A downturn in coronary heart disease (CHD) mortality in the United States has been observed since 1968, and an acceleration in the long-term decline in stroke deaths began in the early 1970s. In considering the causes of this secular trend, attention has been drawn to the parallel downturn in deaths from influenza and pneumonia. The slope of the downward trend for the cardiovascular causes in the summer equals that of the winter, when the potential impact of a decrease in respiratory infection would be greatest. In addition, trends in the death rate from influenza and pneumonia tended to lag behind that of CHD and stroke, in relation to each of the four sex-race groups, the magnitude of the slope of the mortality curve, and the month-by-month variation. Although cause and effect relationships cannot be defined from vital statistics alone, it would appear that the decline in cardiovascular diseases has been the primary phenomenon, reducing the number of persons in the population susceptible to respiratory infection.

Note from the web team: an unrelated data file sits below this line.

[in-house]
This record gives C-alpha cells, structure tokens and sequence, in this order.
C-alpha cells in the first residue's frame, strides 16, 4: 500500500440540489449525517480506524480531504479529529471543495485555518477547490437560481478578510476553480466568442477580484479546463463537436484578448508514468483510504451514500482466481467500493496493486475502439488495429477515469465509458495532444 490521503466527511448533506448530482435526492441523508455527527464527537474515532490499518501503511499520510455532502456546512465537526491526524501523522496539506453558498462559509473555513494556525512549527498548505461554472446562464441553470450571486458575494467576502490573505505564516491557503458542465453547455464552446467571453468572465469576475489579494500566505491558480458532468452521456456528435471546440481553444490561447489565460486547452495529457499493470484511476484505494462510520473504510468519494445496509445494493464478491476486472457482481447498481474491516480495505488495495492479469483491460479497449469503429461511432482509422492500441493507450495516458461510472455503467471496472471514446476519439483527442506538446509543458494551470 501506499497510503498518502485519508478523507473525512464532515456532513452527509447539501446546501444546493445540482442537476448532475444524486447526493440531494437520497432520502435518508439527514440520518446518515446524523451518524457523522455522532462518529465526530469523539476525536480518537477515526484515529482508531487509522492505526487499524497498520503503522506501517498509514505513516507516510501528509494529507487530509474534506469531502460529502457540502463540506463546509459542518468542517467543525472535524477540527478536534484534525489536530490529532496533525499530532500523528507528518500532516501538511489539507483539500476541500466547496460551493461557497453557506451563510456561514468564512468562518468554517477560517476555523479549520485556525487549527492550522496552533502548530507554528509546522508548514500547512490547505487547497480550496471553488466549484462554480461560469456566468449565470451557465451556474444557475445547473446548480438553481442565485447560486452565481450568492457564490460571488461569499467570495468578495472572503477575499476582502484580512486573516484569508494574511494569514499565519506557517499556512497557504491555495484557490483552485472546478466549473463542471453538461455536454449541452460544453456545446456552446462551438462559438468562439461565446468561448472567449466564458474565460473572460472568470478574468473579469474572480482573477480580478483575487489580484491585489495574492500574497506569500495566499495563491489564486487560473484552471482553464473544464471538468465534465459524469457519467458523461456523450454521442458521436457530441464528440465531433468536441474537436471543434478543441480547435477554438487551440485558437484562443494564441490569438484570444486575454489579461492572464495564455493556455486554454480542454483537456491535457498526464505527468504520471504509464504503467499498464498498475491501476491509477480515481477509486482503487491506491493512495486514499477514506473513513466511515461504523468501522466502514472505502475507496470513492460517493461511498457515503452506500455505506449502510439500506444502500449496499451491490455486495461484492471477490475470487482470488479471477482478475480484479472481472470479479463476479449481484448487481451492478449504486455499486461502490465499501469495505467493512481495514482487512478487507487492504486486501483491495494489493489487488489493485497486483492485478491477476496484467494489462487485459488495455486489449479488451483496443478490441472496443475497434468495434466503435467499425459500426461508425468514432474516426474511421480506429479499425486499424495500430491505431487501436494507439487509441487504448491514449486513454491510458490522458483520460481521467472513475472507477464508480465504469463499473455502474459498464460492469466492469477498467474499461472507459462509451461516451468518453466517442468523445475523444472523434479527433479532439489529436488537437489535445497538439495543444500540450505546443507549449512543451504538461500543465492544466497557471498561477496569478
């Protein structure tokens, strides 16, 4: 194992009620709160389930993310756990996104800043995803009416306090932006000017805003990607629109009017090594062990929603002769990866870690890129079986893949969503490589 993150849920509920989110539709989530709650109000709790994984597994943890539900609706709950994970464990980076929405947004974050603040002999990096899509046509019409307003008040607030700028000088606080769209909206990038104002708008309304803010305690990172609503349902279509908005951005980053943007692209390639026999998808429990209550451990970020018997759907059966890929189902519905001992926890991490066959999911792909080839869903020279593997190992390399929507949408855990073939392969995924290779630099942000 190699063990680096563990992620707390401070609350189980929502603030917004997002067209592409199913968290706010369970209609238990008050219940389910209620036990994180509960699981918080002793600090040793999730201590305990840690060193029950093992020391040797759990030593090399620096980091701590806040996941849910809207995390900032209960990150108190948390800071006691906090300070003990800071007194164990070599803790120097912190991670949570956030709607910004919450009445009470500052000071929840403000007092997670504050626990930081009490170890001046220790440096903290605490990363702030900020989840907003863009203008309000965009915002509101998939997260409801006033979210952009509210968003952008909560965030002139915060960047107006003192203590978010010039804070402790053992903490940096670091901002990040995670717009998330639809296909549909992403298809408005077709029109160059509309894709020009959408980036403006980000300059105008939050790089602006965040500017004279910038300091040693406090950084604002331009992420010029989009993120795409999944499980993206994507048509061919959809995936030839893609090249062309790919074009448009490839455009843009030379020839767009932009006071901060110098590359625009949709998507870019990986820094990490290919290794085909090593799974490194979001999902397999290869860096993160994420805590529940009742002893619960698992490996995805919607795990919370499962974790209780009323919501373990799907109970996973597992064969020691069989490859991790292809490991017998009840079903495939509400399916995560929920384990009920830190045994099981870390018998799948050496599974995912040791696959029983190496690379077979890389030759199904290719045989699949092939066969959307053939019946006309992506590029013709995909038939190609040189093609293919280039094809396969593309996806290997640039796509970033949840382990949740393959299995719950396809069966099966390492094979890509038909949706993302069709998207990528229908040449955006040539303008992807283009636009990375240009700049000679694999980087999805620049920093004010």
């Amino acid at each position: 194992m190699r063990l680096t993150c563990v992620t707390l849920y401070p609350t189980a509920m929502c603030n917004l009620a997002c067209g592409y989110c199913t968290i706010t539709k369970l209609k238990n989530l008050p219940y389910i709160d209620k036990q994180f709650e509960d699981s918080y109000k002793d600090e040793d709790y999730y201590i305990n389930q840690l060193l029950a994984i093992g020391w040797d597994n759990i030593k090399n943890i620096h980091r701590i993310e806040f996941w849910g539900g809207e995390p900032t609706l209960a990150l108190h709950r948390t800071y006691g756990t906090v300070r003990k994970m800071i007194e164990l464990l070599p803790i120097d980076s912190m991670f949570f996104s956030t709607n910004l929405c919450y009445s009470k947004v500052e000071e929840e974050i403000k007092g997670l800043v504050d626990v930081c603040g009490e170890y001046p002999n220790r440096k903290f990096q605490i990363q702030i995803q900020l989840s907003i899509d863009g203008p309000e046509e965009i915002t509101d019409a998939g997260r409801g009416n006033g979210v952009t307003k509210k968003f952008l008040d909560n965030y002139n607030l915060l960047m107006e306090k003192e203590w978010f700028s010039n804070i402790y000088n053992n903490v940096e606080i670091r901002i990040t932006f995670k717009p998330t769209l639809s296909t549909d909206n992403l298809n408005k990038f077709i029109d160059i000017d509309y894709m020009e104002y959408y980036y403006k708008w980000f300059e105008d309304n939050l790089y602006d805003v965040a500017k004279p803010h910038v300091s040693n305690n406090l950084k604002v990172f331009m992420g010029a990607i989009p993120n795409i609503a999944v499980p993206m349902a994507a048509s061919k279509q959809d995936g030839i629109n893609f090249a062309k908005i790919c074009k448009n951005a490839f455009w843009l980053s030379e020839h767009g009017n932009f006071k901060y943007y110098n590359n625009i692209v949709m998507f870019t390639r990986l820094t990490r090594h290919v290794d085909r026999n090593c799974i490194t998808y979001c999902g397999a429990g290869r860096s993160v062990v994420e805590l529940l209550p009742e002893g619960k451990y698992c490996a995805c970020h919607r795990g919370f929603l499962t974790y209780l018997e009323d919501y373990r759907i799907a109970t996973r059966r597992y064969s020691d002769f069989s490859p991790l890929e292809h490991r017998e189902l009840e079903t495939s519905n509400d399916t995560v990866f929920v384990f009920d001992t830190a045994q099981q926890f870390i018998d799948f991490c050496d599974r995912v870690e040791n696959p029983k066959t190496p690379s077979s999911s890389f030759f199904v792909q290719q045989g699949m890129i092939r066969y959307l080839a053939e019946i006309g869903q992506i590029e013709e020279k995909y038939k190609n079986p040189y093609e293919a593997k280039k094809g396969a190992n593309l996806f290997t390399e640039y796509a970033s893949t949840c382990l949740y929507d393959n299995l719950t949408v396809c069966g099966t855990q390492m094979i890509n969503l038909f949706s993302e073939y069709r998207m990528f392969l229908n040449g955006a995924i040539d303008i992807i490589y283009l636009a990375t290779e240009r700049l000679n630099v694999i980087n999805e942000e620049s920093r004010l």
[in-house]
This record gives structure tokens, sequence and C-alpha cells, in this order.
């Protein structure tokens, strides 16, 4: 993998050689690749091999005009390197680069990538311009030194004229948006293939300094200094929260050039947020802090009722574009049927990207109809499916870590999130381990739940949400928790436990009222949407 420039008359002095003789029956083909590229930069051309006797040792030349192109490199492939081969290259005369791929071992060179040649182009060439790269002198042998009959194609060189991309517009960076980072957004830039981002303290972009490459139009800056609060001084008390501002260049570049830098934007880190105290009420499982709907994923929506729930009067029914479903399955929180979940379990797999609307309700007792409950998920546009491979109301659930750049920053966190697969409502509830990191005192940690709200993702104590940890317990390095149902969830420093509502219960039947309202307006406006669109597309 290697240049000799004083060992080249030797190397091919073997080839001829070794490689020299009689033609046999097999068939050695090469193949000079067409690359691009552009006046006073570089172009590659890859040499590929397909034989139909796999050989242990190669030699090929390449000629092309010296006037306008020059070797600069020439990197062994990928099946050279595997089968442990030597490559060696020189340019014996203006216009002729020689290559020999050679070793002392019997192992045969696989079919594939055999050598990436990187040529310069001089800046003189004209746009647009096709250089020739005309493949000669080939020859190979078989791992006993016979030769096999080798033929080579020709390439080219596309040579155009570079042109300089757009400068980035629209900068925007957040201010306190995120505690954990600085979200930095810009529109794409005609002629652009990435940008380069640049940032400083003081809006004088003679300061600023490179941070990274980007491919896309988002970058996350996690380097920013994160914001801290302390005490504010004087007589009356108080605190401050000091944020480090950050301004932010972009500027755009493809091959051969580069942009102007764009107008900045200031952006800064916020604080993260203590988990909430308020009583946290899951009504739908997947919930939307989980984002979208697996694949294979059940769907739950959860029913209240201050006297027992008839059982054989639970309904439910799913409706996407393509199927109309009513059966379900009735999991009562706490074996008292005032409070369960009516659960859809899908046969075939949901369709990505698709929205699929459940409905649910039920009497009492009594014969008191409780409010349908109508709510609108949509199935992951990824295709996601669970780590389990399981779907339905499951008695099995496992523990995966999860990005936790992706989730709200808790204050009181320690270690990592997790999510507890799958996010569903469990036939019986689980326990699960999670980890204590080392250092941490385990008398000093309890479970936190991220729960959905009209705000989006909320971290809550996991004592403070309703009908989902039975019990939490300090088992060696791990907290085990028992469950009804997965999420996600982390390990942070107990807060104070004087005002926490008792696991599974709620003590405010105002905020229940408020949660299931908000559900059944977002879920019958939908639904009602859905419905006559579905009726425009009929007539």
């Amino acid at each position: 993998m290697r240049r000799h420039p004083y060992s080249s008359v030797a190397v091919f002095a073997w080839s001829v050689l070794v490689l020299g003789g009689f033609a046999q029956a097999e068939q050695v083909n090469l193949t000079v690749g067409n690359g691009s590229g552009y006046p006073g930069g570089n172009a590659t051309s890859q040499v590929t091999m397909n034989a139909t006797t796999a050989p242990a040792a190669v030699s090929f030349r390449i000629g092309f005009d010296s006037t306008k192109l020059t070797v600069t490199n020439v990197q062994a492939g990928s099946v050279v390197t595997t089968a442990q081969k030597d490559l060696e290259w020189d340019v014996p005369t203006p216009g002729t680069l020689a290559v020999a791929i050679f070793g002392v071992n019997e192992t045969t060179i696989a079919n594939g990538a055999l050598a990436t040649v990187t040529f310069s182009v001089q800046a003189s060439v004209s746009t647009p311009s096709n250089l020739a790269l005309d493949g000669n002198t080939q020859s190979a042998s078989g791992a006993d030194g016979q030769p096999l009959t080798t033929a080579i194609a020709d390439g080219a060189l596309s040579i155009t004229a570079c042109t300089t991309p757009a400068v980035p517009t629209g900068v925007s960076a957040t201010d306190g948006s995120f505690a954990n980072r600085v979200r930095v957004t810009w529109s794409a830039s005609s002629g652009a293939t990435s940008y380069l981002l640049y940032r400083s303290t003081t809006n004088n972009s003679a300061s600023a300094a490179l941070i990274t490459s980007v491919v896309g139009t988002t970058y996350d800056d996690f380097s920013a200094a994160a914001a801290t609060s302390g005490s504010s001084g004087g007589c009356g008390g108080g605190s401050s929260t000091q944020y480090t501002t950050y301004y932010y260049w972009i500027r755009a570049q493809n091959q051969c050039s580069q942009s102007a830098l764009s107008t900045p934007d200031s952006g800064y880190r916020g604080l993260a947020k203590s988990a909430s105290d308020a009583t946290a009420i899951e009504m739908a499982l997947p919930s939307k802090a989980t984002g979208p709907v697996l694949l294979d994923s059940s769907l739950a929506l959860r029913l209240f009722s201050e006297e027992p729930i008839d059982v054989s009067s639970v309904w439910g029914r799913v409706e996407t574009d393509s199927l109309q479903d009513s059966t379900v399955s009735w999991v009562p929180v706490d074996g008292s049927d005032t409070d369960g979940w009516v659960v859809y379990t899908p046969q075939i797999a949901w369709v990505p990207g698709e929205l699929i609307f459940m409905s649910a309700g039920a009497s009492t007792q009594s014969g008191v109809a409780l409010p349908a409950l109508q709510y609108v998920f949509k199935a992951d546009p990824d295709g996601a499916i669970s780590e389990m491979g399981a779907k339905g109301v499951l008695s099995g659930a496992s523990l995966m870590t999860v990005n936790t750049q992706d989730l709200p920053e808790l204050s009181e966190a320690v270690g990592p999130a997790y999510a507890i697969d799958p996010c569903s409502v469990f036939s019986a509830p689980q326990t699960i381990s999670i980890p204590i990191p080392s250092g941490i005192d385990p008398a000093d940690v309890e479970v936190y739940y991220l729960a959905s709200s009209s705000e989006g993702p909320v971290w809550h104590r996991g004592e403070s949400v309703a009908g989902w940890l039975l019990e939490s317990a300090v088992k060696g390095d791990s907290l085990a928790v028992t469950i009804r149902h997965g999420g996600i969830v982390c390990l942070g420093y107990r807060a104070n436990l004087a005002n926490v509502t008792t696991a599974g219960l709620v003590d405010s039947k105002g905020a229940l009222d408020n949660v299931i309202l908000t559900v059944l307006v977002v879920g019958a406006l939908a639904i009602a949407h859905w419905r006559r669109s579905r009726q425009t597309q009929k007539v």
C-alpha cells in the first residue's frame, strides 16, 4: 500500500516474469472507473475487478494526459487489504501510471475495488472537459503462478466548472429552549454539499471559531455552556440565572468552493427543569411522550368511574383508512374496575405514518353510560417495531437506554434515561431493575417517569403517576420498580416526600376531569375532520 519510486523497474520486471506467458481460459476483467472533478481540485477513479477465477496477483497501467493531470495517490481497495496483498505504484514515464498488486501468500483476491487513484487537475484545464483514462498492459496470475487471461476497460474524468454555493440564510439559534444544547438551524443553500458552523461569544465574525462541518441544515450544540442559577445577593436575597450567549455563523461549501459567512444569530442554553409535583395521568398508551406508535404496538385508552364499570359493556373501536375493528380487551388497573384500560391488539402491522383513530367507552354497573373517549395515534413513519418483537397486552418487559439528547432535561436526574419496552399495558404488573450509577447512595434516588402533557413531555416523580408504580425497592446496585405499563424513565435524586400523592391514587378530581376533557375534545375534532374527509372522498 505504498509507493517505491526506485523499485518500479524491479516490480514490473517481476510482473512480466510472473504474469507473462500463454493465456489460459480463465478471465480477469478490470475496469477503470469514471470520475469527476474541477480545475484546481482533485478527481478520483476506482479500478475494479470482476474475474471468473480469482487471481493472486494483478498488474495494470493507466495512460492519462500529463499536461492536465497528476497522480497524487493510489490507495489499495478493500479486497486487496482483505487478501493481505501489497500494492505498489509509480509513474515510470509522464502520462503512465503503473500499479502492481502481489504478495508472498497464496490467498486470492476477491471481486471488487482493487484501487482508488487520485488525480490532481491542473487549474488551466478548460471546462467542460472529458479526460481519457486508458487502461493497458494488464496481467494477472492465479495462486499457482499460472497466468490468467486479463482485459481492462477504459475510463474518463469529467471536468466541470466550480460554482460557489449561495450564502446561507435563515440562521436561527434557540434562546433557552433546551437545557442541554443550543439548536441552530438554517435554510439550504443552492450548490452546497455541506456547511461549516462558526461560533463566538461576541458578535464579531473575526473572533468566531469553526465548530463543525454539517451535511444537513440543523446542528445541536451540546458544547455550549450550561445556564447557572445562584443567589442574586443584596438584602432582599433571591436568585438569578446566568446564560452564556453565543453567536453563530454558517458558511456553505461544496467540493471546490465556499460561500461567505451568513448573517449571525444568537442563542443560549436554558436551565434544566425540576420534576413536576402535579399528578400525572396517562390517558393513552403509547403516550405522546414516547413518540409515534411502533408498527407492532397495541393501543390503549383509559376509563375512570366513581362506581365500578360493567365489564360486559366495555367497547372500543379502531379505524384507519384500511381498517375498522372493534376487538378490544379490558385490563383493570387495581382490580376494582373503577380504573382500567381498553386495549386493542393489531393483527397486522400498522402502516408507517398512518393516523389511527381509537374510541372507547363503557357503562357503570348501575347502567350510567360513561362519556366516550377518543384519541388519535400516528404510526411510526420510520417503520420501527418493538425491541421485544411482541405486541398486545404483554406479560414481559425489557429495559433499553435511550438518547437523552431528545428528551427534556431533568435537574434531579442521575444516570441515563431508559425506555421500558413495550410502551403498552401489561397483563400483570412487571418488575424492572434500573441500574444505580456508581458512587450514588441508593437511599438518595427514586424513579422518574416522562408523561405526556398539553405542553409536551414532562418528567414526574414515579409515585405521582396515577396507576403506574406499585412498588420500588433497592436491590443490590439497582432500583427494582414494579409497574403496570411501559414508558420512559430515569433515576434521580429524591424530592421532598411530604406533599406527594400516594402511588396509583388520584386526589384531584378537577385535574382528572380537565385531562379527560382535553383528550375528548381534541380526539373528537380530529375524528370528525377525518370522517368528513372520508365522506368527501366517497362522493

ASJC Scopus subject areas
- Public Health, Environmental and Occupational Health